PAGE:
Jeff Thomas of Thomas Orchards is "cautiously optimistic" about this year's crop.
The third-generation farmer whose family orchard sits on the John Day River in Kimberly said, with still months and months to go before harvest, so much can go "good or bad."
He and his family grow various fruits for picking, packing and canning that they distribute across the Northwest, including cherries, apricots, peaches, nectarines, apples, pears and plums. The family has a retail fruit stand and a "you-pick" side.
"We're starting to see some apricots bloom," he said. "And peaches and cherries will come toward the end of March or the first part of April, and then apples come on toward mid- to late April, but you get one cold night in April, and six hours can wipe away hundreds of millions of dollars."
Thomas told the Eagle, while they have frost protection and other tools, "at the end of the day, Mother Nature wins."
Looking back at 2020
Thomas said, for all of the typical planting and harvesting stressors in an average year, 2020 was not a bad year for the orchard.
"Quality was good," he said. "I guess people still want fresh produce come summertime. You saw that in the sales."
He said apples were down quite a bit overall. But, on the "you-pick" and retail stand side that businesses, they were up quite a bit.
Thomas said, at the start of the pandemic, volume shot up. He said this was primarily due to people being concerned about having access to the food supply.
Thomas said cherries, peaches and apples are typically higher-end items at grocery stores. With the economy essentially crashing in April of last year, he was concerned if people would skip those higher-priced items. He said those were but a few of the concerns across the fruit growing industry. Nonetheless, he said 2020 was a standout year for cherry sales industry-wide.
He said, outside of making sure workers are socially distanced and wearing masks, COVID-19 did not change much of the farm's day-to-day operation with the farm being so remote.
The history and day-to-day operations at the Thomas Orchards
Thomas, 42, said that he, his father, John, 79, and uncle Jim, 77, each have their areas of responsibilities when it comes to handling the farm's day-to-operations.
Jim, he said, runs the mechanical and irrigation side of the business, while John handles the pesticide applications and, during the summer, will drive trucks.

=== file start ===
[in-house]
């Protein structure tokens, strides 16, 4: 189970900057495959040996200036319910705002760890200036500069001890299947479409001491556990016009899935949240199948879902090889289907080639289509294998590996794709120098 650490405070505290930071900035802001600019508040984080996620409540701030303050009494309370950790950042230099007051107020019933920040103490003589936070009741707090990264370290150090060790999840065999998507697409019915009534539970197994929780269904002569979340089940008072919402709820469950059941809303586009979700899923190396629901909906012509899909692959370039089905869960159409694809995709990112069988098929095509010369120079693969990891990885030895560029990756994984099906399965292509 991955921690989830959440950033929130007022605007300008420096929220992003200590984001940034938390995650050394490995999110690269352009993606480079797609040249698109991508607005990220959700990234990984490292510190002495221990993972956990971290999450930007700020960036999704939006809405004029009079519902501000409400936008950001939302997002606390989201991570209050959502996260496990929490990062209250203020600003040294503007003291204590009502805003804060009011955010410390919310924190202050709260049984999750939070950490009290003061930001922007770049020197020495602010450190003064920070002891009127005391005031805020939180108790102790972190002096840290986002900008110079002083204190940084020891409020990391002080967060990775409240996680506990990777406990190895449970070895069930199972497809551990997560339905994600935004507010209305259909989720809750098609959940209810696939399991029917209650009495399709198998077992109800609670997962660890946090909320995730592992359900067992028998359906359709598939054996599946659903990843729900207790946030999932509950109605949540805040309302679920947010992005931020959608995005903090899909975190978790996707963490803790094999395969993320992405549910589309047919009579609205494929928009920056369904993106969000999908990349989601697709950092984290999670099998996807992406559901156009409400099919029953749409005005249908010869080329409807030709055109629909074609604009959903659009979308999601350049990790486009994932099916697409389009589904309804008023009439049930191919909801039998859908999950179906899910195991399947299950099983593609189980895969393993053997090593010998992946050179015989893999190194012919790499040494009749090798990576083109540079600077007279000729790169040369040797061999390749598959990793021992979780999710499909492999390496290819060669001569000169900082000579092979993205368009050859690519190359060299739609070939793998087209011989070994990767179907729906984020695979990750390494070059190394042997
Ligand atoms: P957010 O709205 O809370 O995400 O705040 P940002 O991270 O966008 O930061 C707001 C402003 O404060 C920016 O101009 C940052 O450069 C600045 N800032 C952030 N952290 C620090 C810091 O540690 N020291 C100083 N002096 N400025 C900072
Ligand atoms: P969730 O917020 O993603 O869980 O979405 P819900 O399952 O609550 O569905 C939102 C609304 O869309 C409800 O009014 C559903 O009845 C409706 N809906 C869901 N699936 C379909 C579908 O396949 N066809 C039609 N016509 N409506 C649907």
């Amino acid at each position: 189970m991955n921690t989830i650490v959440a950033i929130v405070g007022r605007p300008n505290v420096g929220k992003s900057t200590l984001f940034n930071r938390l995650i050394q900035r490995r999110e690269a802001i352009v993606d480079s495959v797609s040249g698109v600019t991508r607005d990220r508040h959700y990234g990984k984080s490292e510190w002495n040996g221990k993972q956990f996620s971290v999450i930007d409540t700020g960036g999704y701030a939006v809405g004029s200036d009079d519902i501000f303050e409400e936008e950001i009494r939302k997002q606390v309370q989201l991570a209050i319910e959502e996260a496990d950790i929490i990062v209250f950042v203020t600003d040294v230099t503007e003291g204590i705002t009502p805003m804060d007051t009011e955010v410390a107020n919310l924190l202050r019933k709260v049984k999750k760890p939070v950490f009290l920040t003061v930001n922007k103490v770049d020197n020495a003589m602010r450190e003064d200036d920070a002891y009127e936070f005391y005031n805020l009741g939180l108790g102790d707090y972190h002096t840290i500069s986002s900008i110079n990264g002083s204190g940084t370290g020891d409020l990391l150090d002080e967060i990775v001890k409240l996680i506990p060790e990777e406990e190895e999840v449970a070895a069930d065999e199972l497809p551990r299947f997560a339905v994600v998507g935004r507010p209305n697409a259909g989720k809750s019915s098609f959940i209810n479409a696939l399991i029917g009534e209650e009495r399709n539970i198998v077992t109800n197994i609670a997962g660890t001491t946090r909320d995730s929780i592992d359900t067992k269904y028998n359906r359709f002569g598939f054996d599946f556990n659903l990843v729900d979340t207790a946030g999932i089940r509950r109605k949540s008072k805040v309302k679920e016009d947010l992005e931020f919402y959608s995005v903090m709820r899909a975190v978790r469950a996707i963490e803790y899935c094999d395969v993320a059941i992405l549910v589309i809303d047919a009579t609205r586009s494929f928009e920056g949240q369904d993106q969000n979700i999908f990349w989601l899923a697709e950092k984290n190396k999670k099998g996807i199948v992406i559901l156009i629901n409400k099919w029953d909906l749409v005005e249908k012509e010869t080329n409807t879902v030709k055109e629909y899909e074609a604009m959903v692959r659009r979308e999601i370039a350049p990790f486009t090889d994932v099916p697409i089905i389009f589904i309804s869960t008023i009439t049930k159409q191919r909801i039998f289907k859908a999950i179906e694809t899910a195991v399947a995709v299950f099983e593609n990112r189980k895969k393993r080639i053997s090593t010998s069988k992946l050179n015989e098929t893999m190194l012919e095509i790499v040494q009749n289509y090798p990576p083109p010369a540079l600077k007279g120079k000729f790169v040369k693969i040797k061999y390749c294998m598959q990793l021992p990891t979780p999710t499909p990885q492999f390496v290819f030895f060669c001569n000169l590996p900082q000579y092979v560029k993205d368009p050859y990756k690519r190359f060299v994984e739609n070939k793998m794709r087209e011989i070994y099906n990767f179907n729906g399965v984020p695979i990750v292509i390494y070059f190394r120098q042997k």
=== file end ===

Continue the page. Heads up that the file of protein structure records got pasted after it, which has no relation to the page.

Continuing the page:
Jeff Thomas told the Eagle that he handles the sales, delivery, payroll and accounting side of the orchards.
He said his wife, Laura, the Monument school district superintendent, helps out on the weekends at times.
The orchards have been in Kimberly since 1902, when the Kimberly family started it. Jeff Thomas told the Eagle his grandparents purchased a "chunk" of the land in 1947 and bought it outright in 1965.
"We've been here ever since trying to eke a living out one way or another there," he said.
The complexities of operating a family business
Jeff Thomas said his dad could talk about how drastically the farming industry has changed from the 1970s to now.
It seems like year after year, he said, the state throws him another "haymaker," and it gets harder and harder to dodge those issues. He said with that comes some economic realities that he wants to be "mindful" of when it comes to the next generation.
He said when he looks at his kids, and the question comes up about leaving the business to them to take over someday, he asks himself if he would be "setting them up for success or failure."
He and his wife have three kids: Josh, 12, Olivia, 8, and Kaycee, 7. Jeff Thomas said, even as young as they are, they talk about how they want to grow up and work on the farm to carry on the family tradition.
"The days of having stable farm income that can support a family, let alone two or three families, those days are gone," he said.
He said when he came back from Western Oregon University to help his dad in 2002, his dad told him that he wanted to make sure he wanted to work on the farm.
He said working on the farm fit with what he and his wife wanted to do. She had just finished her degree and her ideal job was to teach at a small school. Soon enough, he said, they got married and Laura started teaching.
He said, while the romance of running the farm faded away to the realities, he nonetheless fell in love with ag life.
"You're one small part of a huge industry that feeds the world," he said. "And there's not a lot of people that can say that."